4. 4. Al-Harthi et al.definitions have been used in different studies52, limit- 12. Khader YS, Bawadi HA, Haroun TF et al. The association between periodontal disease and obesity among adults in Jor-ing the comparability of the disease estimates. It is also dan. J Clin Periodontol 2009 36: 18–24.important that the surveys be conducted on represen- 13. Ashril NY, Al-Sulamani A. The effect of different types oftative samples rather than convenience samples. smoking habits on periodontal attachment. J Int Acad Period-Detailed descriptions of sampling procedures, the deri- ontol 2003 5: 41–46.vation and use of any sampling weights, and calibra- 14. Natto S, Baljoon M, Bergstrom J. Tobacco smoking and peri-tion of examiners are important in allowing an odontal health in a Saudi Arabian population. J Periodontol 2005 76: 1919–1926.informed analysis and critique of the survey findings53. 15. Al-Zahrani MS, Kayal RA. Alveolar bone loss and reported Moreover, according to current understanding of medical status among a sample of patients at a Saudi dentalthe pathogenesis of periodontitis, other factors that school. Oral Health Prev Dent 2006 4: 113–118.may play a role in the progression of periodontitis 16. Bawadi HA, Khader YS, Haroun TF et al. The associationshould be reported because they may be important in between periodontal disease, physical activity and healthy diet among adults in Jordan. J Periodontal Res 2010 46: 74–81.the occurrence of the condition. Some of these factors 17. Ababneh KT, Al Shaar MB, Taani DQ. Depressive symptomsinclude tobacco use54–56 and diabetes57,58. in relation to periodontal health in a Jordanian sample. Int J Dent Hyg 2010 8: 16–21. 18. El-Sayed A. Relationship between overall and abdominal obes-RECOMMENDATIONS FOR FUTURE WORK ity and periodontal disease among young adults. East Mediterr• There is an urgent need for surveys on the preva- Health J 2010 16: 429–433. 19. Al-Shammari KF, Al-Ansari JM, Moussa NM et al. Association lence, extent and severity of periodontal diseases of periodontal disease severity with diabetes duration and dia- (gingivitis and periodontitis) in the adult populations betic complications in patients with type 1 diabetes mellitus. of the Arab countries. This is an important prerequi- J Int Acad Periodontol 2006 8: 109–114. site to aid practitioners and policy makers to develop 20. Mokeem SA, Molla GN, Al-Jewair TS. The prevalence and clear dental care strategies specific for this group relationship between periodontal disease and pre-term low birth weight infants at King Khalid University Hospital in Riyadh,• Standardisation of data collection and reporting Saudi Arabia. J Contemp Dent Pract 2004 5: 40–56. will allow comparability of data from the different 21. Khader YS, Rice JC, Lefante JJ. Factors associated with peri- countries odontal diseases in a dental teaching clinic population in north-• The combined use of CAL, PD and bleeding on ern Jordan. J Periodontol 2003 74: 1610–1617. probing is critical in order to accurately report on 22. Al-Khateeb TL, O’Mullane DM, Whelton H et al. Periodontal treatment needs among Saudi Arabian adults and their relation- periodontal status. ship to the use of the Miswak. Community Dent Health 1991 8: 323–328. 23. Darout IA, Albandar JM, Skaug N. Periodontal status of adultREFERENCES Sudanese habitual users of miswak chewing sticks or tooth- brushes. Acta Odontol Scand 2000 58: 25–30. 1. Petersen PE, Bourgeois D, Ogawa H et al. The global burden of oral diseases and risks to oral health. Bull World Health Organ 24. Haikel Y, Turlot JC, Cahen PM et al. Periodontal treatment 2005 83: 661–669. needs in populations of high- and low-fluoride areas of Mor- occo. J Clin Periodontol 1989 16: 596–600. 2. Beck J, Garcia R, Heiss G et al. Periodontal disease and cardio- vascular disease. J Periodontol 1996 67: 1123–1137. 25. Farsi JM. Dental visit patterns and periodontal treatment needs among Saudi students. East Mediterr Health J 2010 16: 801–806. 3. Loe H. Periodontal disease. The sixth complication of diabetes mellitus. Diabetes Care 1993 16: 329–334. 26. Guile EE. Periodontal status of adults in central Saudi Arabia. Community Dent Oral Epidemiol 1992 20: 159–160. 4. Albandar JM, Brunelle JA, Kingman A. Destructive periodontal disease in adults 30 years of age and older in the United States, 27. Mengel R, Eigenbrodt M, Schunemann T et al. Periodontal sta- 1988–1994. J Periodontol 1999 70: 13–29. tus of a subject sample of Yemen. J Clin Periodontol 1996 23: 437–443. 5. Sheiham A, Netuveli GS. Periodontal diseases in Europe. Peri- odontol 2000 2002 29: 104–121. 28. Khamrco TY. Assessment of periodontal disease using the CPITN index in a rural population in Ninevah, Iraq. East Med- 6. Corbet EF, Zee KY, Lo EC. Periodontal diseases in Asia and iterr Health J 1999 5: 549–555. Oceania. Periodontol 2000 2002 29: 122–152. 29. Behbehani JM, Shah NM. Oral health in Kuwait before the 7. Beck JD, Koch GG, Rozier RG et al. Prevalence and risk indica- Gulf War. Med Princ Pract 2002 11(Suppl 1): 36–43. tors for periodontal attachment loss in a population of older community-dwelling blacks and whites. J Periodontol 1990 61: 30. Behbehani JM, Scheutz F. Oral health in Kuwait. Int Dent J 521–528. 2004 54: 401–408. 8. Dawson CE. Dental defects and periodontal disease in Egypt, 31. El-Qaderi SS, Quteish Ta’ani D. Assessment of periodontal 1946–1947. J Dent Res 1948 27: 512–523. knowledge and periodontal status of an adult population in Jor- dan. Int J Dent Hyg 2004 2: 132–136. 9. Global goals for oral health in the year 2000. Federation Den- taire Internationale. Int Dent J 1982 32: 74–77. 32. Taani DS. Oral health in Jordan. Int Dent J 2004 54: 395–400.10. Hobdell M, Petersen PE, Clarkson J et al. Global goals for oral 33. Farsi N, Al Amoudi N, Farsi J et al. Periodontal health and its health 2020. Int Dent J 2003 53: 285–288. relationship with salivary factors among different age groups in a Saudi population. Oral Health Prev Dent 2008 6: 147–154.11. Morgano SM, Doumit M, Al-Shammari KF et al. Burden of oral disease in the Middle East: opportunities for dental public 34. Beiruti N, Van Palenstein Helderman WH. Oral health in Syria. health. Int Dent J 2010 60: 197–199. Int Dent J 2004 54: 383–388.10 © 2013 FDI World Dental Federation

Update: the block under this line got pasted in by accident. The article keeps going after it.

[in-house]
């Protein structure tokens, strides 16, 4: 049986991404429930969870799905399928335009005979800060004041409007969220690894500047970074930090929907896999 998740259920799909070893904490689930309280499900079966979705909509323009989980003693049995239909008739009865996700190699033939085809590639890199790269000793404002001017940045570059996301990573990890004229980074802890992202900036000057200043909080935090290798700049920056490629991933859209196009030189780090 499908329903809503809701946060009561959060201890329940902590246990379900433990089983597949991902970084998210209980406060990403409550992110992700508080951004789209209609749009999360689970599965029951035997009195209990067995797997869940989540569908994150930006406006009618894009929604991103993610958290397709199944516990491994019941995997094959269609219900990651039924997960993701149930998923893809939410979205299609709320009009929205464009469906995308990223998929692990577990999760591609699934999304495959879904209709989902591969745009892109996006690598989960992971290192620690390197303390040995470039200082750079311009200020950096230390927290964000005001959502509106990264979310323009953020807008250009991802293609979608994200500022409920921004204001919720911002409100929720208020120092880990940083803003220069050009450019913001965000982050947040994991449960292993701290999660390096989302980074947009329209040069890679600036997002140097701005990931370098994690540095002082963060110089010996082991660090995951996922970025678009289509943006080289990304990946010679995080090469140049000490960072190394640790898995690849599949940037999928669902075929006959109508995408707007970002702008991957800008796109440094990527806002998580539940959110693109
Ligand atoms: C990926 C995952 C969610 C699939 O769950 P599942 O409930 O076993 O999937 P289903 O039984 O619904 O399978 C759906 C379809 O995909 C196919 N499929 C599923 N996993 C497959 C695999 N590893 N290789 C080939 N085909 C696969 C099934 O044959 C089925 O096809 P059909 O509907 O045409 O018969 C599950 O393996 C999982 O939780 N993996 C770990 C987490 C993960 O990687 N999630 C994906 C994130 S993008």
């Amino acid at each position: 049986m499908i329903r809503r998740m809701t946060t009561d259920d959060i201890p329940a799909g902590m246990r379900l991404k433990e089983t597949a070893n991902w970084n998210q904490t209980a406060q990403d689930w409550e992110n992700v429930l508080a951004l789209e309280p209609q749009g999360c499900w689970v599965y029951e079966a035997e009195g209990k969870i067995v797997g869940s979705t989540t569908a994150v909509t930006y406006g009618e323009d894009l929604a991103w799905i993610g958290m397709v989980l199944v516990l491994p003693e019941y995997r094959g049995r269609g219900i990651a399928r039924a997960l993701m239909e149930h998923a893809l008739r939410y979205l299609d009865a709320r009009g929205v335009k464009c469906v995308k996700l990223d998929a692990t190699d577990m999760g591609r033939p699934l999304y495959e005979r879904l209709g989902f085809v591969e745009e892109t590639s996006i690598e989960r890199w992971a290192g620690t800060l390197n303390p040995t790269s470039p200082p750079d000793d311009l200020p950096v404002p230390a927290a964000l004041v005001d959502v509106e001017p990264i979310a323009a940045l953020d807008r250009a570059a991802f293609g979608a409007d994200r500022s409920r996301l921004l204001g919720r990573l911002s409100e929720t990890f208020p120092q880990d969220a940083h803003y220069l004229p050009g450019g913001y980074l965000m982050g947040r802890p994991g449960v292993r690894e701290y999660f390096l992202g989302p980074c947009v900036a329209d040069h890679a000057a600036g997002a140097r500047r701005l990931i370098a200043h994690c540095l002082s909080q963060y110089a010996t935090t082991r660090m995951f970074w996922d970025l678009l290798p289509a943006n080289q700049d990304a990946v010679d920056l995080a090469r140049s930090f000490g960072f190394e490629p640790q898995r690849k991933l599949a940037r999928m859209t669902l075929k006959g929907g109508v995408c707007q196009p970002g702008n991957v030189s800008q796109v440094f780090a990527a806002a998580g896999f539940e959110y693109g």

5. 5. Periodontitis in the Arab World35. Ainamo J, Barmes D, Beagrie G et al. Development of the 49. Albandar JM, Rams TE. Global epidemiology of periodontal World Health Organization (WHO) community periodontal diseases: an overview. Periodontol 2000 2002 29: 7–10. index of treatment needs (CPITN). Int Dent J 1982 32: 281– 50. Papapanou PN. Periodontal diseases: epidemiology. Ann Peri- 291. odontol 1996 1: 1–36.36. Periodontal country profile [database on the Internet]2010. 51. Susin C, Kingman A, Albandar JM. Effect of partial recording Available from: protocols on estimates of prevalence of periodontal disease. niigata/en/index.html. Accessed 09 September 2011. J Periodontol 2005 76: 262–267.37. El-Angbawi MF, Younes SA. Periodontal disease prevalence 52. Preshaw PM. Definitions of periodontal disease in research. and dental needs among school children in Saudi Arabia. Com- J Clin Periodontol 2009 36: 1–2. munity Dent Oral Epidemiol 1982 10: 98–99. 53. Kingman A, Albandar JM. Methodological aspects of epidemio-38. Hussein S, doumit M, Doughan B et al. Oral health in Leba- logical studies of periodontal diseases. Periodontol 2000 2002 non: a pilot pathfinder survey. East Mediterr Health J 1996 2: 29: 11–30. 299–303. 54. Haber J. Smoking is a major risk factor for periodontitis. Curr39. Al-Ismaily M, Al-Khussaiby A, Chestnutt IG et al. The oral Opin Periodontol 1994: 12–18. health status of Omani 12-year-olds – a national survey. Com- munity Dent Oral Epidemiol 1996 24: 362–363. 55. Grossi SG, Zambon JJ, Ho AW et al. Assessment of risk for periodontal disease I. Risk indicators for attachment loss.40. Abid A. Oral health in Tunisia. Int Dent J 2004 54: 389–394. J Periodontol 1994 65: 260–267.41. El-Nadeef MA, Al Hussani E, Hassab H et al. National survey 56. Schatzle M, Faddy MJ, Cullinan MP et al. The clinical course of the oral health of 12- and 15-year-old school children in the of chronic periodontitis: V Predictive factors in periodontal dis- United Arab Emirates. East Mediterr Health J 2009 15: 993– ease. J Clin Periodontol 2009 36: 365–371. 1004. 57. Cianciola LJ, Park BH, Bruck E et al. Prevalence of periodontal42. Elamin AM, Skaug N, Ali RW et al. Ethnic disparities in the disease in insulin-dependent diabetes mellitus (juvenile diabe- prevalence of periodontitis among high school students in tes). J Am Dent Assoc 1982 104: 653–660. Sudan. J Periodontol 2010 81: 891–896. 58. Grossi SG, Skrepcinski FB, DeCaro T et al. Response to peri-43. Fanas SH, Omer SM, Jaber M et al. The periodontal treatment odontal therapy in diabetics and smokers. J Periodontol 1996 needs of Libyan school children in Kufra and Tobruk. J Int 67: 1094–1102. Acad Periodontol 2008 10: 45–49.44. Organization WH. Oral health for the 21st century. Geneva: WHO/ORH/Oral C21.94; 1994. Correspondence to:45. Haddad I, Haddadin K, Jebrin S et al. Reasons for extraction W. Murray Thomson, of permanent teeth in Jordan. Int Dent J 1999 49: 343–346. Professor of Dental Epidemiology and Public Health,46. Hassan AK. Reasons for tooth extraction among patients in Editor, New Zealand Dental Journal, Sebha, Libyan Arab Jamahiriya: a pilot study. East Mediterr Head, WHO Collaborating Centre for Dental Health J 2000 6: 176–178. Epidemiology Public Health,47. Al-Shammari KF, Al-Ansari JM, Al-Melh MA et al. Reasons for tooth extraction in Kuwait. Med Princ Pract 2006 15: 417– Department of Oral Sciences, 422. Sir John Walsh Research Institute,48. Tonetti MS, Claffey N. Advances in the progression of peri- School of Dentistry, the University of Otago, odontitis and proposal of definitions of a periodontitis case and PO Box 647, Dunedin, New Zealand. disease progression for use in risk factor research Group C con- Email: sensus report of the 5th European Workshop in Periodontology. J Clin Periodontol 2005 32(Suppl 6): 210–213.© 2013 FDI World Dental Federation 11